I've been saying it for years, but "drop-in" air filters such as those marketed by multiple major names are unfortunately, mostly a sham.
I have yet to see a single vehicle where when I measured pressure drop across the filter that a drop-in filter made a measurable improvement. Pressure drop by the way is NOT a measurement of flow, but rather an indirect measurement of flow (by measuring how much air pressure has been lost from one point in a pipe system to another), one which especially in the case of filters is more accurate than a flow bench.
We've already talked about the poor filtering of these "aftermarket high flow filters" here, but let's explore flow again.
Anyhow, I came across a great article written by Mance Etheredge. I tried to find a way to contact him to give him props for his work but I'll have to settle for a shout out here.
Mance measured the air flow (on a flow bench rather than my more DIY method) of several drop-in air filters for a 12v Audi. I recommend you read his article to see the full low-down on the "high flow" filter vs the factory vs the factory replacements.
Note that the tested K&N flowed nearly the same as the factory Audi filter, but all the other "cheapo" filters flowed worse to significantly worse. The Purolator "oem replacement" filter in the test actually flowed 110cfm LESS than the factory filter, all the rest of them were worse than factory. I -have- seen instances where cheapo air filters created more pressure drop than factory (and ironically, many "aftermarket performance" filters too).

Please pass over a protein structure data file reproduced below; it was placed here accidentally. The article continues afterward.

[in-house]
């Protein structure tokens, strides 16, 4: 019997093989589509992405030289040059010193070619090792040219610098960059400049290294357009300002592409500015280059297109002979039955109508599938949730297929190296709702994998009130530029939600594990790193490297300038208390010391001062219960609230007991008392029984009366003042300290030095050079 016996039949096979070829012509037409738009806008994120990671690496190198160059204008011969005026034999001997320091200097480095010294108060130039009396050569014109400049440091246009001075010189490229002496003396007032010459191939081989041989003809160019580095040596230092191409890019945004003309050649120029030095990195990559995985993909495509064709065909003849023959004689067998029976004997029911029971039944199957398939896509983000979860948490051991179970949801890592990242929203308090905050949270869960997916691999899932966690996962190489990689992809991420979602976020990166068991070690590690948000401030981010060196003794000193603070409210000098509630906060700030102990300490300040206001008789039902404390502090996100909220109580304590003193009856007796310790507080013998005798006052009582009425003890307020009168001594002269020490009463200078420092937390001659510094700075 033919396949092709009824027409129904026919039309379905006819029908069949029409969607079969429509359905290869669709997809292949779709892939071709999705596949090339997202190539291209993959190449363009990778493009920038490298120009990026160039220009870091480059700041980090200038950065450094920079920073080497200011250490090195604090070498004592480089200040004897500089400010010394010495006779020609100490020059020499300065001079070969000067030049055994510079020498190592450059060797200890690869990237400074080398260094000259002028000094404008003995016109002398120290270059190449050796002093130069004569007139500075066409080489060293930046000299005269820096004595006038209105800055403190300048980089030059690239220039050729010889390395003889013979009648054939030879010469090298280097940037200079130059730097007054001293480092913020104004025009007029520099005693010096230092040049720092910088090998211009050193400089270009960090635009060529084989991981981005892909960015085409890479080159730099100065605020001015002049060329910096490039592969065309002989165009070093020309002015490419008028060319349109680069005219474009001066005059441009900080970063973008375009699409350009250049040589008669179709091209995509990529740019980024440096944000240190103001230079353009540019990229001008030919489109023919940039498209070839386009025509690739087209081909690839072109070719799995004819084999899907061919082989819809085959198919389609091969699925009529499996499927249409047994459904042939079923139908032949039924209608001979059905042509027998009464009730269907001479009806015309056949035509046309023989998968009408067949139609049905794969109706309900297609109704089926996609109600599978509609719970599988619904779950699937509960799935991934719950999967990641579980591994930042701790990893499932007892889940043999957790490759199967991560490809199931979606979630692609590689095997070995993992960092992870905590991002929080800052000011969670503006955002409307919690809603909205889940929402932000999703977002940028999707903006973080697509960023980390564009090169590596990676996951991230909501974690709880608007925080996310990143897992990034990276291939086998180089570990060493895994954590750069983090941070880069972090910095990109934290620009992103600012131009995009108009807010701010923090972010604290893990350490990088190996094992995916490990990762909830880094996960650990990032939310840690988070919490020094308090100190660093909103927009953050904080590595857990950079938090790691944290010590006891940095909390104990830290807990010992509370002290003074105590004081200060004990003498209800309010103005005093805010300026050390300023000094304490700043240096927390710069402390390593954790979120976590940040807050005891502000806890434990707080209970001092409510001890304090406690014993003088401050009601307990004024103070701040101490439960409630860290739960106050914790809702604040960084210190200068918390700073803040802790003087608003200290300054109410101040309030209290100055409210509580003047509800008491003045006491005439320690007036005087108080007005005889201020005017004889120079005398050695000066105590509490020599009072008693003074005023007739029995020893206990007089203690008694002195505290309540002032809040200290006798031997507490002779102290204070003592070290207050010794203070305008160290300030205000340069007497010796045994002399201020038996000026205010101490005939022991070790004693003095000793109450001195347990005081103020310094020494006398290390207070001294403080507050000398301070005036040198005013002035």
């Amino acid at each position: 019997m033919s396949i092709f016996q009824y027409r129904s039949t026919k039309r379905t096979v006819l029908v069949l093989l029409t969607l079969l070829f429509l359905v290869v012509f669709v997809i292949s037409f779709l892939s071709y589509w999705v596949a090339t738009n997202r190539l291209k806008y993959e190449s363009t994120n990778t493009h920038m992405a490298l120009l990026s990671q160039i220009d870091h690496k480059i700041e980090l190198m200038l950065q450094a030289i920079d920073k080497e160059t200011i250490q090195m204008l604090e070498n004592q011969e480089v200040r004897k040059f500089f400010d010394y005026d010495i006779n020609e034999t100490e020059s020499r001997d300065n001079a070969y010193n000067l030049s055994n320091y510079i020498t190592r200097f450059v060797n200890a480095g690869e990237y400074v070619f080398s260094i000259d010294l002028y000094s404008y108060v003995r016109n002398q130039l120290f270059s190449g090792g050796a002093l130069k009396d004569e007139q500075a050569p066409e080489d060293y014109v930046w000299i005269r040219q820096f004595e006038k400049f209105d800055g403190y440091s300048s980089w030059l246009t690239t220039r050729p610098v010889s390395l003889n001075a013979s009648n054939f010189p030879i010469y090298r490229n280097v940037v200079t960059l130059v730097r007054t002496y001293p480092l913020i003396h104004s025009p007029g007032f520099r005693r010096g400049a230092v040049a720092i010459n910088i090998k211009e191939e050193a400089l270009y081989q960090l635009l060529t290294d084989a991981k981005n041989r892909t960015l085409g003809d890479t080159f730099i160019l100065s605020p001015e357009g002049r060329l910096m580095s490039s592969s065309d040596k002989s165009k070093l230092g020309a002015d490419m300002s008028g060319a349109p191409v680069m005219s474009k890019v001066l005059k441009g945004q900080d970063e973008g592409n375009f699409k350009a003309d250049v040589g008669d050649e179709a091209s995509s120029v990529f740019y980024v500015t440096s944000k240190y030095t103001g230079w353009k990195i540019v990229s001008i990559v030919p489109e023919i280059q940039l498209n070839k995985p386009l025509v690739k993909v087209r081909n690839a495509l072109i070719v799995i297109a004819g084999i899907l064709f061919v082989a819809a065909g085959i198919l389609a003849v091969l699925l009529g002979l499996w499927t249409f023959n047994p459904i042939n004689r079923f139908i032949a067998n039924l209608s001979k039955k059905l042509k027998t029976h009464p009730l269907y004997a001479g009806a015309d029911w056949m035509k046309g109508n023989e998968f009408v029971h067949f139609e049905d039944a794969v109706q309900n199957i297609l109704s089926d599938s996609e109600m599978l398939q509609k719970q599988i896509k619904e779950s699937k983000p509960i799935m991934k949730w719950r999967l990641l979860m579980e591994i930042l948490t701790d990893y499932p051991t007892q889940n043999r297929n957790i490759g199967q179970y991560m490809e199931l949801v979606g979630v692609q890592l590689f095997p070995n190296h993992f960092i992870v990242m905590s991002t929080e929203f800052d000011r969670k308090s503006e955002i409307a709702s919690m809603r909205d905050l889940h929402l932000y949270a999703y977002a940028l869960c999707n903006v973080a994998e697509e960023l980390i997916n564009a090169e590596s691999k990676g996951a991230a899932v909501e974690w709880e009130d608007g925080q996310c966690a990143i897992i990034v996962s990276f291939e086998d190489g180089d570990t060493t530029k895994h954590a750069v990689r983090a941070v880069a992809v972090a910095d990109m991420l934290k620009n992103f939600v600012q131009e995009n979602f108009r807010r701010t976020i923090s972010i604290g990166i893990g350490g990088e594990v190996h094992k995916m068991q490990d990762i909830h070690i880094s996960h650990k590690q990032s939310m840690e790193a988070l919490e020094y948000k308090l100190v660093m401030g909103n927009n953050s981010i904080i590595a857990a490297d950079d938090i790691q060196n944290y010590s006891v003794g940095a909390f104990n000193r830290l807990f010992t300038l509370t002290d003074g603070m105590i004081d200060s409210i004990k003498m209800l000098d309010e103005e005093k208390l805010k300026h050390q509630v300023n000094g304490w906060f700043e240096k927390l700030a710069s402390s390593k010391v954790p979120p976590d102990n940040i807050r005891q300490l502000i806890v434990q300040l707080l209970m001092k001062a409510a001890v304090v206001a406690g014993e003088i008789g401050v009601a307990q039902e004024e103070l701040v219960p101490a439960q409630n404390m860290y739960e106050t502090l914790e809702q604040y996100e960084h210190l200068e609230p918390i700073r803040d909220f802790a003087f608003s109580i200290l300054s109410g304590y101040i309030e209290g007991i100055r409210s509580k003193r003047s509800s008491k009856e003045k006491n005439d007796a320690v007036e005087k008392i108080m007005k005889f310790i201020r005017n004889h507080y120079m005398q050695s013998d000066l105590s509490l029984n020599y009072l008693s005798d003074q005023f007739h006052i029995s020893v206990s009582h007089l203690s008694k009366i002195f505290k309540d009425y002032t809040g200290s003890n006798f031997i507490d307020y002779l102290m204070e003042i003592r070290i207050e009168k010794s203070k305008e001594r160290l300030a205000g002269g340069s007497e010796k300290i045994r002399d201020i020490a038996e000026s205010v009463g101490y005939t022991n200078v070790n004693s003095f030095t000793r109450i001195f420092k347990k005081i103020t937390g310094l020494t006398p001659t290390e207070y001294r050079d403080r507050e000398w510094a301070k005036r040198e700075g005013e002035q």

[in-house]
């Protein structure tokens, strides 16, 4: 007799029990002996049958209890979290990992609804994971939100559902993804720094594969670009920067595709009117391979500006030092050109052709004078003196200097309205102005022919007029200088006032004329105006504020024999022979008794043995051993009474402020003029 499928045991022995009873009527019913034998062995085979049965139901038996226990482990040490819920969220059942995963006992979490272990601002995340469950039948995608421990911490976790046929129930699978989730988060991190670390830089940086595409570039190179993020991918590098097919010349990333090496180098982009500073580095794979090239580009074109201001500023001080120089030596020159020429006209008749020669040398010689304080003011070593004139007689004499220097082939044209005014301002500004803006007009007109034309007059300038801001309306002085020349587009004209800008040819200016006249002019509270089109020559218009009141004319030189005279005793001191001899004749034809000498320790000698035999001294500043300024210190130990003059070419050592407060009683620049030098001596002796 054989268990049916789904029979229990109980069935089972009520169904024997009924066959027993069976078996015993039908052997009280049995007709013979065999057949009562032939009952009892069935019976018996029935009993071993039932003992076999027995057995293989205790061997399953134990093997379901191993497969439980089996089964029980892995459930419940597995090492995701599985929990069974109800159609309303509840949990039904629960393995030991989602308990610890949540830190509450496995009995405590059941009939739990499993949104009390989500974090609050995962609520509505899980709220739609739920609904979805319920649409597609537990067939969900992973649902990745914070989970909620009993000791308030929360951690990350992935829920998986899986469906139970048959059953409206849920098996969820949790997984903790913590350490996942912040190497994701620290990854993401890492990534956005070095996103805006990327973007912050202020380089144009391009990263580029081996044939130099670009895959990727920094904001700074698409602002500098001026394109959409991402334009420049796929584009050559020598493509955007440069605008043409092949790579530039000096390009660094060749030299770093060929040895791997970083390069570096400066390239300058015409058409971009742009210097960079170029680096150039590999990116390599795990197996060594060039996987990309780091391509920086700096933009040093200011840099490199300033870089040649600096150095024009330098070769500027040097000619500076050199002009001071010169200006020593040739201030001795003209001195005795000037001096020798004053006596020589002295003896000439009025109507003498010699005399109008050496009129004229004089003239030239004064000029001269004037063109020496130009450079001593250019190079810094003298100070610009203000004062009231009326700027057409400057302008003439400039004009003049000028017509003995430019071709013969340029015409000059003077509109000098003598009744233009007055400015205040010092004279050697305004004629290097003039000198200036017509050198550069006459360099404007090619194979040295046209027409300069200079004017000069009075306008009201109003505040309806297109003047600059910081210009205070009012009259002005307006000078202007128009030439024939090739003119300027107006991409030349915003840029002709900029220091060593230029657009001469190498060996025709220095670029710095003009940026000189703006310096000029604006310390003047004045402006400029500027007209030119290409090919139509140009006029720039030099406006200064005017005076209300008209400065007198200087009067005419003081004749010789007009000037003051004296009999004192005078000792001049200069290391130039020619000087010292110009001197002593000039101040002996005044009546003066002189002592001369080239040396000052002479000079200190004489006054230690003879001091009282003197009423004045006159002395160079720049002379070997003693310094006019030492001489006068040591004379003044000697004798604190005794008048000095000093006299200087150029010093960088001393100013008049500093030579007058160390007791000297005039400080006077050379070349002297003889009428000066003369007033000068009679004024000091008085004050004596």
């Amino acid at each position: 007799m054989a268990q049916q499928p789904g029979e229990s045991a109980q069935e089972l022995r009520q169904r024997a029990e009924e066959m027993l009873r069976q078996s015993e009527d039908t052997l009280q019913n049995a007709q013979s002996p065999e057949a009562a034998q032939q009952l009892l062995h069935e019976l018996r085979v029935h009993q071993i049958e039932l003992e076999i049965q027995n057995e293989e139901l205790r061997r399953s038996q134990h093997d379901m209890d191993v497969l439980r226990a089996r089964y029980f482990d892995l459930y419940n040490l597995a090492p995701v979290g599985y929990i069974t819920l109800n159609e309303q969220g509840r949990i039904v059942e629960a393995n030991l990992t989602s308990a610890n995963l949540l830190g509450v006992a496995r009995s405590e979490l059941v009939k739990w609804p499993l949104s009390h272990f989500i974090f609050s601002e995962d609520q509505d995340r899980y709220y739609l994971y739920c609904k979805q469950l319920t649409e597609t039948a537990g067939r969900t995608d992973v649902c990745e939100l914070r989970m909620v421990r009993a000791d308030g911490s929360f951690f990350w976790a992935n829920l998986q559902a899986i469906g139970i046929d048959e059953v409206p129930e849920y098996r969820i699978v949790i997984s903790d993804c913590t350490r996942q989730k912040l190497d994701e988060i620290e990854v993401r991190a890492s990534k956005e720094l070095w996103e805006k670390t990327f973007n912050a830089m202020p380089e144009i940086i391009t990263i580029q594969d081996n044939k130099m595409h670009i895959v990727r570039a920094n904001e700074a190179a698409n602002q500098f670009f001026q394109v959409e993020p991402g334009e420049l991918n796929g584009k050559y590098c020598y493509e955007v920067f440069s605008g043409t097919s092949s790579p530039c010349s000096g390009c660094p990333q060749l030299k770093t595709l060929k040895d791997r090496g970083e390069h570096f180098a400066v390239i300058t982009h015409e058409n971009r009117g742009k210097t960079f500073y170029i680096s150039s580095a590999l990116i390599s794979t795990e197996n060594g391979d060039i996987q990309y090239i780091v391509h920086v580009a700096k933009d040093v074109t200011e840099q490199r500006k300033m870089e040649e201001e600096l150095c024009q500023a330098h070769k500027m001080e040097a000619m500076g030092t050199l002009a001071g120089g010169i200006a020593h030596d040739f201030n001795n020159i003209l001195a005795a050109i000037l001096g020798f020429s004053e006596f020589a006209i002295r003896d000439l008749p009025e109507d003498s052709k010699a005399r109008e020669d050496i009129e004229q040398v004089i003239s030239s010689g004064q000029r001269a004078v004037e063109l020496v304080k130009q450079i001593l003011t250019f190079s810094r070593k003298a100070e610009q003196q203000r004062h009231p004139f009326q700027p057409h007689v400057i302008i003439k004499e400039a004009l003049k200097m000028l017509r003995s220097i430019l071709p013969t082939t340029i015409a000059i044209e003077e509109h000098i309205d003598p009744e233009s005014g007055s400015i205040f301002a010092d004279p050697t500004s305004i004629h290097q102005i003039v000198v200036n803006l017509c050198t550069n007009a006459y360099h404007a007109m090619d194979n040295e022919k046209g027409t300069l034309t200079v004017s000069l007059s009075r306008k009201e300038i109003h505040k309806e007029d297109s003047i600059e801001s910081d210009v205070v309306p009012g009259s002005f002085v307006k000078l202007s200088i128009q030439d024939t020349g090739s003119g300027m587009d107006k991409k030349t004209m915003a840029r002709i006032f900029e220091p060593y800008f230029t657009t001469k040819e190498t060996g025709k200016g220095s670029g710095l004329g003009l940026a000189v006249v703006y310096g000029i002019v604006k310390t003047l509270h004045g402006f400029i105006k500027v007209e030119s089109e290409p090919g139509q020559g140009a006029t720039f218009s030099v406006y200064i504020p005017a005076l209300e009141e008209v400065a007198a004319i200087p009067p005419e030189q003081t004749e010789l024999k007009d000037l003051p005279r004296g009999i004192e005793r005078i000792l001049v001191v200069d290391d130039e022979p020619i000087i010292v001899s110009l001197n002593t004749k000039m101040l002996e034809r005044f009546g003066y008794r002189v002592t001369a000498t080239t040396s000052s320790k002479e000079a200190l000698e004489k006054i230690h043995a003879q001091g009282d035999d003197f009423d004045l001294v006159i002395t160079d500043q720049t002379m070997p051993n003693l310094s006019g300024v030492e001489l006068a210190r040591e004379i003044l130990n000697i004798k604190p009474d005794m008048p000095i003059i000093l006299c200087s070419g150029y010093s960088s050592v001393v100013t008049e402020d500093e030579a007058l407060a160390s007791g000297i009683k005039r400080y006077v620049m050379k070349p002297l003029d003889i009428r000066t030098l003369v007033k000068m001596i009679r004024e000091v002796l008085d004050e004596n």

Bear in mind these numbers are pure "flow"... nothing more, nothing less. They don't address or speak to any pressure differentials once mounted in the airbox.
So yep, even though the K&N's *slight* itty bitty flow ("4" cfm - almost within the margin of error) increase seems to suggest there might be something there, as seen in my own hands-on testing - there isn't. I can assure you that other brands are the same, and often worse. K&N is actually the better one of the group since the closest aftermarket "oem replacement" filter is a full 50cfm lower than the actual OEM filter.
Nothing wrong with K&N as a company, and while yes they are fine reusable filters, you won't find an easy "drop-in" horsepower gain with them. OEM filters are usually very inexpensive and they're of known quality.
Better to focus on ways to reduce pressure drop in other places in the system than with a filter replacement regardless of the brand or product claims. For example, by fitting a different snorkel or smoothing out the intake arm for example.
See my article on "Intelligent Modification" for more information on pressure drop and how to go about those kinds of more meaningful modifications.
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